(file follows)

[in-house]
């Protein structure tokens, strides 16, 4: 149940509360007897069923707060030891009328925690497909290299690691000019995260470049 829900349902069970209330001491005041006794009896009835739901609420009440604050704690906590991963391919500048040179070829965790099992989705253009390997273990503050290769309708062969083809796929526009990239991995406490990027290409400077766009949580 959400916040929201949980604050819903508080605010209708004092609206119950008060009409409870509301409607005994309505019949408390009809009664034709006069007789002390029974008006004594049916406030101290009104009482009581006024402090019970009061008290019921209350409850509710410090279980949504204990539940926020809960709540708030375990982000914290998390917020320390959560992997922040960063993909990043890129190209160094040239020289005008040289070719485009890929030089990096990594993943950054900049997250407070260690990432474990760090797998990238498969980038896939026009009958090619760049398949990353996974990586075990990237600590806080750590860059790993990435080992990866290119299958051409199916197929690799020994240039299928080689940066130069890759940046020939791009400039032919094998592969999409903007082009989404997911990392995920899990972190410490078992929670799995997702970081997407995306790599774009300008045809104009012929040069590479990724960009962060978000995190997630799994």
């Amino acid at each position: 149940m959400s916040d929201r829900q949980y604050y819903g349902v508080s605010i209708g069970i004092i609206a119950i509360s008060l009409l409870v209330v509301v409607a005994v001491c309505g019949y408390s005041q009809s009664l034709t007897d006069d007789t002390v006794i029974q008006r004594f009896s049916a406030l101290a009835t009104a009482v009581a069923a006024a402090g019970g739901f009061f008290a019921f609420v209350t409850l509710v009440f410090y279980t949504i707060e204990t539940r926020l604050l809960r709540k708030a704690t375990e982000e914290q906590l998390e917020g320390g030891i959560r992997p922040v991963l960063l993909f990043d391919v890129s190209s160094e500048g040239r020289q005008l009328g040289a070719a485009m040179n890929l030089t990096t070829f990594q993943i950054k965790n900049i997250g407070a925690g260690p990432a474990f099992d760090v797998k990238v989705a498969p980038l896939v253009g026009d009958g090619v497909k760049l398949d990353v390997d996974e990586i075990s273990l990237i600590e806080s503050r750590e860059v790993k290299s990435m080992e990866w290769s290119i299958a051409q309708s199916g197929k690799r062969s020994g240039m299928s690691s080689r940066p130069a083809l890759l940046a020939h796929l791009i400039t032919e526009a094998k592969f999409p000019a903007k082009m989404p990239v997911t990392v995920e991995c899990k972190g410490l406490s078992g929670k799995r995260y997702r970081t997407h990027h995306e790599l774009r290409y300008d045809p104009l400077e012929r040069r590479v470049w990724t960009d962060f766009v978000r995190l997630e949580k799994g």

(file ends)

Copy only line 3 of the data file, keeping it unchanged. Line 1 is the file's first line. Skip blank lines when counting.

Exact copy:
């Amino acid at each position: 149940m959400s916040d929201r829900q949980y604050y819903g349902v508080s605010i209708g069970i004092i609206a119950i509360s008060l009409l409870v209330v509301v409607a005994v001491c309505g019949y408390s005041q009809s009664l034709t007897d006069d007789t002390v006794i029974q008006r004594f009896s049916a406030l101290a009835t009104a009482v009581a069923a006024a402090g019970g739901f009061f008290a019921f609420v209350t409850l509710v009440f410090y279980t949504i707060e204990t539940r926020l604050l809960r709540k708030a704690t375990e982000e914290q906590l998390e917020g320390g030891i959560r992997p922040v991963l960063l993909f990043d391919v890129s190209s160094e500048g040239r020289q005008l009328g040289a070719a485009m040179n890929l030089t990096t070829f990594q993943i950054k965790n900049i997250g407070a925690g260690p990432a474990f099992d760090v797998k990238v989705a498969p980038l896939v253009g026009d009958g090619v497909k760049l398949d990353v390997d996974e990586i075990s273990l990237i600590e806080s503050r750590e860059v790993k290299s990435m080992e990866w290769s290119i299958a051409q309708s199916g197929k690799r062969s020994g240039m299928s690691s080689r940066p130069a083809l890759l940046a020939h796929l791009i400039t032919e526009a094998k592969f999409p000019a903007k082009m989404p990239v997911t990392v995920e991995c899990k972190g410490l406490s078992g929670k799995r995260y997702r970081t997407h990027h995306e790599l774009r290409y300008d045809p104009l400077e012929r040069r590479v470049w990724t960009d962060f766009v978000r995190l997630e949580k799994g």